..The Intuitive Times
Naturopathic View


The NaturoPath to Wellness

by Kali Simmonds BSc, N.D.

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Lately, we hear the terms "holistic" medicine, "Natural" medicine, "homeopathic" medicine, "naturopathic" medicine, and so on. There are many different perceptions of what these terms or philosophies mean. Some believe these practices are "nonscientific", "voodoo", "harmless", superior or inferior to conventional medical practices. I don=t believe any of the above to be completely true. As a Doctor of Naturopathic Medicine, I will present my personal view of "holistic" medicine. First, I will explain what it means to be a Doctor of Naturopathic Medicine.

The Doctor of Naturopathic Medicine Program requires that you have completed three years in an undergraduate program including prerequisites of general chemistry, organic chemistry, biochemistry, general biology, and psychology. I did a four-year Bachelor of Science degree with a Major in Biology which gave me these credits. Since it was a natural progression into the medical sciences, this gave me an advantage over someone who had done a Business of Arts Degree.

The program consists of four years, full-time after university which is the same as for a medical degree. The first two years focus on the medical sciences, lab and physical clinical diagnosis, pharmacology (even though we don't prescribe pharmaceuticals, we need to understand their uses, and how they interact with medicines we use in practice), and introductions to the seven disciplines of Naturopathic Medicine:

Botanical (herbal) medicine, the use of plants for healing dates back to the beginning of civilization, and is the foundation of modern pharmacology.

Homeopathic medicine is based on the principle of "like cures like" (similar to the approach used with vaccinations) and was developed in the 1700's. Minute amounts of natural substances are used to stimulate the body's self-healing abilities.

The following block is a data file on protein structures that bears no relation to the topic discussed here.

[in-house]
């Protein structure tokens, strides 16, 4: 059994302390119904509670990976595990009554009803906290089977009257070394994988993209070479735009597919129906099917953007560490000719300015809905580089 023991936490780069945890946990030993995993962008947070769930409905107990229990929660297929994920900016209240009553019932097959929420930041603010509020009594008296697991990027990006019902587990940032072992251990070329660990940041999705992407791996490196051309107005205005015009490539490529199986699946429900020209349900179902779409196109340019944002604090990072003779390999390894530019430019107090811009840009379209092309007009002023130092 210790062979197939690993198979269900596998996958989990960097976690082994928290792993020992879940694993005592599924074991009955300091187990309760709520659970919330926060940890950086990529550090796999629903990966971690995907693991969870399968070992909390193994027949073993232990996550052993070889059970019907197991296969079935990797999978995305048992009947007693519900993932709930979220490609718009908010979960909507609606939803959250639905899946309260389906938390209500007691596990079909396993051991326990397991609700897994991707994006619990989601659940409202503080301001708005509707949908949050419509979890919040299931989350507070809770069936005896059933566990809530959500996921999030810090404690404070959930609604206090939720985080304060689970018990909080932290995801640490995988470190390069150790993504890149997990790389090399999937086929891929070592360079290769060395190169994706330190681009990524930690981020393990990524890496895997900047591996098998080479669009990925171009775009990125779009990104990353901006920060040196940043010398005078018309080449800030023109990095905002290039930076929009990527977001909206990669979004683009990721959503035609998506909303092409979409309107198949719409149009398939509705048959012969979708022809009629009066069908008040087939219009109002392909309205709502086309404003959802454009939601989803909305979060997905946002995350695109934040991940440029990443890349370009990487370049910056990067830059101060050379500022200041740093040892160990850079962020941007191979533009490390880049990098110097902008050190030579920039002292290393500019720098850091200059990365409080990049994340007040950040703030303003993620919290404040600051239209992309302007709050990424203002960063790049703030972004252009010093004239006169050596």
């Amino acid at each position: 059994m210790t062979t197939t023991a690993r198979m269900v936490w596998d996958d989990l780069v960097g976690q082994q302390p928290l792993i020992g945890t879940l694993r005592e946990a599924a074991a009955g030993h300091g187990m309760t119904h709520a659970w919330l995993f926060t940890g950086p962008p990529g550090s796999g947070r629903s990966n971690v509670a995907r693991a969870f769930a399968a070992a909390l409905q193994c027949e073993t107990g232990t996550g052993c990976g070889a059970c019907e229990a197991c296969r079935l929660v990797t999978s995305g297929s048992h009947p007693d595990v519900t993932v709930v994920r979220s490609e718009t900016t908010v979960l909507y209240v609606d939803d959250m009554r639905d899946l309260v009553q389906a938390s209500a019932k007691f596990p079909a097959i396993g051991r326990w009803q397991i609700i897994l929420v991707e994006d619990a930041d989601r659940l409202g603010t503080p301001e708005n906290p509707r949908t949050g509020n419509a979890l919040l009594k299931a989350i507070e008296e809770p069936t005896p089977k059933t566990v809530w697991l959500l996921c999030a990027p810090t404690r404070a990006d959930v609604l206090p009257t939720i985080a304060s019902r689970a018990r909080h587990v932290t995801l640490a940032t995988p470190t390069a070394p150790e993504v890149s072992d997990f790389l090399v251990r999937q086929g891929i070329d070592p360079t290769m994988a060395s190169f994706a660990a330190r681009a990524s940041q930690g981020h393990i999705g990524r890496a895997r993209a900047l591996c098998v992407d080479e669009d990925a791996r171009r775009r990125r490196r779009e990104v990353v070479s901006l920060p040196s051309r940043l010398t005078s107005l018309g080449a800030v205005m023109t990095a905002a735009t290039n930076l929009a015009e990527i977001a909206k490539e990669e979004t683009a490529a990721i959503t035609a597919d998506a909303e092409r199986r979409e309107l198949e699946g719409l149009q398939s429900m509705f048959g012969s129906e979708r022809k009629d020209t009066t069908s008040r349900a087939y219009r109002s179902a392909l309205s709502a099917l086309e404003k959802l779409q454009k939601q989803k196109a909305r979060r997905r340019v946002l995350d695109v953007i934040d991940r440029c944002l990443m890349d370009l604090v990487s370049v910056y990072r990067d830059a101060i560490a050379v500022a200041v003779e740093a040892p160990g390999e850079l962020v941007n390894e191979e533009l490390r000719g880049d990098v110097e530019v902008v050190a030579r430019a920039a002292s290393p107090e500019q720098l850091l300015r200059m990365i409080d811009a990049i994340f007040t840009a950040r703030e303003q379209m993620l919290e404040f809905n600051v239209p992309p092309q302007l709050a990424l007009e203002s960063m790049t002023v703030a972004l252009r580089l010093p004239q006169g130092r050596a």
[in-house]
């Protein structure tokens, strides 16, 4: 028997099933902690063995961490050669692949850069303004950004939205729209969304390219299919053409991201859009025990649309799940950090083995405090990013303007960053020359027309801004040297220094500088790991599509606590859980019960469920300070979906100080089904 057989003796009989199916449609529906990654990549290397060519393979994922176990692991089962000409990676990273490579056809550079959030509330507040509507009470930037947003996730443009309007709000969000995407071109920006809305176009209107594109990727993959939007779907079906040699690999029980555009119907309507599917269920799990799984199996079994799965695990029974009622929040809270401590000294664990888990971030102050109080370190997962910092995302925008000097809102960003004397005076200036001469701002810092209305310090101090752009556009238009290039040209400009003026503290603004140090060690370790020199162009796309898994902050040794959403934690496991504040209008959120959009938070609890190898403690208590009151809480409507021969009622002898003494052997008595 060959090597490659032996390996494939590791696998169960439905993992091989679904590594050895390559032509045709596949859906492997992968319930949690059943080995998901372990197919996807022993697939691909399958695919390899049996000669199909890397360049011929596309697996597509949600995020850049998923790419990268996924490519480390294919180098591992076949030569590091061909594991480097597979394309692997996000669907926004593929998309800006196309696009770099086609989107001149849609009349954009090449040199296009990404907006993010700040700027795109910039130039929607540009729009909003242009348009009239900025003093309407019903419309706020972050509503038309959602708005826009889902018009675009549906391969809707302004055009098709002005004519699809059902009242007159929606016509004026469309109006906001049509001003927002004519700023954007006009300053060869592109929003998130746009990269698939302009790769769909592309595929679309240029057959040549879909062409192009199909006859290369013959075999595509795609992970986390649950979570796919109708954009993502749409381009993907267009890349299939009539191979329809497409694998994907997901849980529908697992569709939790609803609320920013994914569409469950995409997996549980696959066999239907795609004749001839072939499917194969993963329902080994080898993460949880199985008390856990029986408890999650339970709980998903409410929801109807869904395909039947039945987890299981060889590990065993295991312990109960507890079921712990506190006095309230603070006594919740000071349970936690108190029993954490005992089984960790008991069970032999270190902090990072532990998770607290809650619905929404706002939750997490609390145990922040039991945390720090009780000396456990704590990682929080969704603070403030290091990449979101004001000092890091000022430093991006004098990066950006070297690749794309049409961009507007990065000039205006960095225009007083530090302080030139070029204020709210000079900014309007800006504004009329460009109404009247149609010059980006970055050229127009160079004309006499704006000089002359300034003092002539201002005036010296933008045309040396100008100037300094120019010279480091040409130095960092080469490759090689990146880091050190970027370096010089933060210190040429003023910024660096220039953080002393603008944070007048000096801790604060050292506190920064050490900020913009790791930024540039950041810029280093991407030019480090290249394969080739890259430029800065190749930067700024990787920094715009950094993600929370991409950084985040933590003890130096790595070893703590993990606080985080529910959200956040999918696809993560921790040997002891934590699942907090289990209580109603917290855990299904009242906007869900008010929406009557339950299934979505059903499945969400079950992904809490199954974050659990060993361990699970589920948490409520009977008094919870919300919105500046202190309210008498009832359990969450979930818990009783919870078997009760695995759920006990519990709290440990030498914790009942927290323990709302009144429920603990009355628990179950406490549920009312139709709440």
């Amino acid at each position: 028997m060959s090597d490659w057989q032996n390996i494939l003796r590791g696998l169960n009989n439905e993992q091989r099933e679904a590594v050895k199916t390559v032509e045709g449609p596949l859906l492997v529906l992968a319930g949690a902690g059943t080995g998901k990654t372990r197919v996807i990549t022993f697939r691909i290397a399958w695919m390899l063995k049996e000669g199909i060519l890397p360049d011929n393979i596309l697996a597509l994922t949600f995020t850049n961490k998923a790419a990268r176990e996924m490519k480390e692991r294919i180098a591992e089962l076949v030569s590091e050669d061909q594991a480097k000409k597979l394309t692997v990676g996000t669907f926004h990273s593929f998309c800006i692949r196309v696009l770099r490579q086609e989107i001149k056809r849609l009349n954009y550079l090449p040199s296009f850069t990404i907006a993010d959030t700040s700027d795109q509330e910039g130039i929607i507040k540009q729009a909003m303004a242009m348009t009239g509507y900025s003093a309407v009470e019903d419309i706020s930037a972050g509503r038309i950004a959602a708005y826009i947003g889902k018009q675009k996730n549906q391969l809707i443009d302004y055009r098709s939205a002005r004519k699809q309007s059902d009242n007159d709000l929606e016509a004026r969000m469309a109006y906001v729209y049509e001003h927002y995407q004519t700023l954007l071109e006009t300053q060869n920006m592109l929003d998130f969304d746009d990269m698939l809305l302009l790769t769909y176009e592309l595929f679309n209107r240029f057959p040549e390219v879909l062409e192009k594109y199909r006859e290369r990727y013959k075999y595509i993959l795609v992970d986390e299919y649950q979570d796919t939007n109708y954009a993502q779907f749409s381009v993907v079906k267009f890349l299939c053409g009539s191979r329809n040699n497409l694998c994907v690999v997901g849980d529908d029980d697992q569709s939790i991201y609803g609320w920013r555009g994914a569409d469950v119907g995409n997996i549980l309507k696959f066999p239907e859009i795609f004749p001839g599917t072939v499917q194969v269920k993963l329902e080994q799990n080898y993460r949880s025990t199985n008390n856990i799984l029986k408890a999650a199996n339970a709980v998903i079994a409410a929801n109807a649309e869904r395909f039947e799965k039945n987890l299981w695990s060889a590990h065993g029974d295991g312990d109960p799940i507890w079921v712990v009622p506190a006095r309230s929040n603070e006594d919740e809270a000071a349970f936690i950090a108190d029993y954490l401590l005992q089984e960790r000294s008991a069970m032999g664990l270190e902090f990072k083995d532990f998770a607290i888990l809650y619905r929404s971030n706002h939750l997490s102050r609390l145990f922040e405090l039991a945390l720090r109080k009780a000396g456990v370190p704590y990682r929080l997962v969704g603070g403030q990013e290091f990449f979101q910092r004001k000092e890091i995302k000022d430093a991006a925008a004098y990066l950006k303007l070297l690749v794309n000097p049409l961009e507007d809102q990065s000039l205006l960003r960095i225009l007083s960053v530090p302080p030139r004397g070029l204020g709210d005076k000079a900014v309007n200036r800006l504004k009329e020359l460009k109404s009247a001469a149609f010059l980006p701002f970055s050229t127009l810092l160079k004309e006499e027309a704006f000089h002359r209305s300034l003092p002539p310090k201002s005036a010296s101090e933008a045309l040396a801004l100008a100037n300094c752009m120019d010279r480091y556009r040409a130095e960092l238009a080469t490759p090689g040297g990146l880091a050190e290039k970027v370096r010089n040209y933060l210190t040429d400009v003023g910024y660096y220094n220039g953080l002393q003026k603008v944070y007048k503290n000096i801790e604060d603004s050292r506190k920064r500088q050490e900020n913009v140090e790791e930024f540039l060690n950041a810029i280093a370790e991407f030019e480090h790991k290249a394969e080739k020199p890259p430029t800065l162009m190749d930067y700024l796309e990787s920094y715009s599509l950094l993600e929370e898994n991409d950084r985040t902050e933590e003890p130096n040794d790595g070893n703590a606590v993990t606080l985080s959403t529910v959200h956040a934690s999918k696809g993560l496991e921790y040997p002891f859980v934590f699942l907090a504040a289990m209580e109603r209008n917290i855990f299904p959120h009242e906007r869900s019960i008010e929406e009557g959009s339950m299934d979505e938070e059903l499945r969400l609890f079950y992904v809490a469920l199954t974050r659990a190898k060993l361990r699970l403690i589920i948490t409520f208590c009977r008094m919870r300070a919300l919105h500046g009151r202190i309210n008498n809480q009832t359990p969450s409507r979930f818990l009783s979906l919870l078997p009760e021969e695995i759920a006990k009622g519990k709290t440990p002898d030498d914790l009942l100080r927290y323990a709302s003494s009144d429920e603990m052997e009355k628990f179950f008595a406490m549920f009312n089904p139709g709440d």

Clinical nutrition encompasses vitamin, mineral, and other nutrient deficiencies or excesses, food intolerance, allergies, and digestive enzymes.

Acupuncture and Oriental medicine is based on balancing the flow of Chi (energy) through pathways called meridians, and includes the use of acupuncture and herbs.

Physical Medicine includes hands-on techniques for the spine, joints, and soft tissues. Also used are hydrotherapy, massage, and electro therapy, i.e. TENS, ultrasound.

Counseling to address the physical, emotional, nutritional and environmental factors, affecting health. Naturopaths are trained by clinical psychologists. The first three years involve 30-35 hours of class time per week (compared to 15 hours (week for full time in University) with exams, assignments, and practicals. At the end of the third year you have a two week break and final exams, then you begin a full year in the supervised clinic.

In the clinic, we treat our patients with an established Naturopathic doctor reviewing our cases, and signing off on our treatment protocols once they are approved. We are regularly tested on our skills and clinical knowledge in a one-on-one oral, and practical exams. Graduation is in May.

For most however, it doesn=t end with the graduation. Those planning to practice in Ontario, British Columbia, Saskatchewan, or Manitoba, and those who wish to be on par with their colleagues must pass the North American licensing exams. These are in August and include everything you learned for during the four years. These are three eight hour days of written exams and one day of practical exams.

The Canadian College of Naturopathic Medicine (Toronto)is the only recognized school of Naturopathic Medicine in Canada. In the U.S. there is Basty University,(Seattle), National College(Portland) and South West (Scotsdale, AZ) Always ask about a Naturopath=s training, look for certificates, and ask if they're registered.

Holistic refers to "wholeness" in this situation, meaning to treat the whole person - their mental, emotional, physical, and spiritual self. For example, if someone comes to me with anxiety and physical complaints of heart palpitations, insomnia, indigestion, dizziness, etc..., I would ask them what they feel is making them feel this way. I would want to help them connect how they are feeling, to something that may be disturbing their mental, emotional, spiritual person, as well as the possible physical causes.

This is not to say that if someone has a heartburn that there is necessarily an emotional cause. I simply mean to consider the whole person with empathy, and good listening before jumping to conclusions.

My goal as a naturopathic physician is to treat you as a whole person, not just your condition, and to educate you on how to achieve optimal health. Naturopathic and conventional medicine can work together to meet your health care needs. The key is to employ the most effective way, and least harmful methods, while addressing the underlying cause.

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